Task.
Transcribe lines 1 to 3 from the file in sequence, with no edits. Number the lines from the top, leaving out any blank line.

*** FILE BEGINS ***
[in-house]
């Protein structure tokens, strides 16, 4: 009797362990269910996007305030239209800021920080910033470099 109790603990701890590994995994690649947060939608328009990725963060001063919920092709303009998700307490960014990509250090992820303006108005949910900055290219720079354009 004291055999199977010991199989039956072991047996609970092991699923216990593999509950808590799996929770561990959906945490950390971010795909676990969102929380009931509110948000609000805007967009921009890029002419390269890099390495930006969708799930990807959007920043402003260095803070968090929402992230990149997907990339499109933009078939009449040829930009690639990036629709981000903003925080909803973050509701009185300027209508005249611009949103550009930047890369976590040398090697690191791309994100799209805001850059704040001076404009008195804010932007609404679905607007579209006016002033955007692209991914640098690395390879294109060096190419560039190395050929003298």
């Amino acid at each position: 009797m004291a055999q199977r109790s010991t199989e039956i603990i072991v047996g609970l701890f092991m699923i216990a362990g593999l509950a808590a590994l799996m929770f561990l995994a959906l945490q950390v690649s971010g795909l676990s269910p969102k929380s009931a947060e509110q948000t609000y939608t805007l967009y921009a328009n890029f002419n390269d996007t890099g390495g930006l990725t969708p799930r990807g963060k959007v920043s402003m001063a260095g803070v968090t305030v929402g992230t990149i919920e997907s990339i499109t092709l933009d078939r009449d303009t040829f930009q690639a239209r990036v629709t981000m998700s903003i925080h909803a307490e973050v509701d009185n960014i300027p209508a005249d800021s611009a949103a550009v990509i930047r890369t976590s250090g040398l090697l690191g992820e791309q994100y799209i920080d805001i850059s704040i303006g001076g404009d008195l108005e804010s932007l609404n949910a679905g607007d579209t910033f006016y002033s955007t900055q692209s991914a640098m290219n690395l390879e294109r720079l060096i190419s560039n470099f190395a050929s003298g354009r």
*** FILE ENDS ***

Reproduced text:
[in-house]
């Protein structure tokens, strides 16, 4: 009797362990269910996007305030239209800021920080910033470099 109790603990701890590994995994690649947060939608328009990725963060001063919920092709303009998700307490960014990509250090992820303006108005949910900055290219720079354009 004291055999199977010991199989039956072991047996609970092991699923216990593999509950808590799996929770561990959906945490950390971010795909676990969102929380009931509110948000609000805007967009921009890029002419390269890099390495930006969708799930990807959007920043402003260095803070968090929402992230990149997907990339499109933009078939009449040829930009690639990036629709981000903003925080909803973050509701009185300027209508005249611009949103550009930047890369976590040398090697690191791309994100799209805001850059704040001076404009008195804010932007609404679905607007579209006016002033955007692209991914640098690395390879294109060096190419560039190395050929003298």
């Amino acid at each position: 009797m004291a055999q199977r109790s010991t199989e039956i603990i072991v047996g609970l701890f092991m699923i216990a362990g593999l509950a808590a590994l799996m929770f561990l995994a959906l945490q950390v690649s971010g795909l676990s269910p969102k929380s009931a947060e509110q948000t609000y939608t805007l967009y921009a328009n890029f002419n390269d996007t890099g390495g930006l990725t969708p799930r990807g963060k959007v920043s402003m001063a260095g803070v968090t305030v929402g992230t990149i919920e997907s990339i499109t092709l933009d078939r009449d303009t040829f930009q690639a239209r990036v629709t981000m998700s903003i925080h909803a307490e973050v509701d009185n960014i300027p209508a005249d800021s611009a949103a550009v990509i930047r890369t976590s250090g040398l090697l690191g992820e791309q994100y799209i920080d805001i850059s704040i303006g001076g404009d008195l108005e804010s932007l609404n949910a679905g607007d579209t910033f006016y002033s955007t900055q692209s991914a640098m290219n690395l390879e294109r720079l060096i190419s560039n470099f190395a050929s003298g354009r």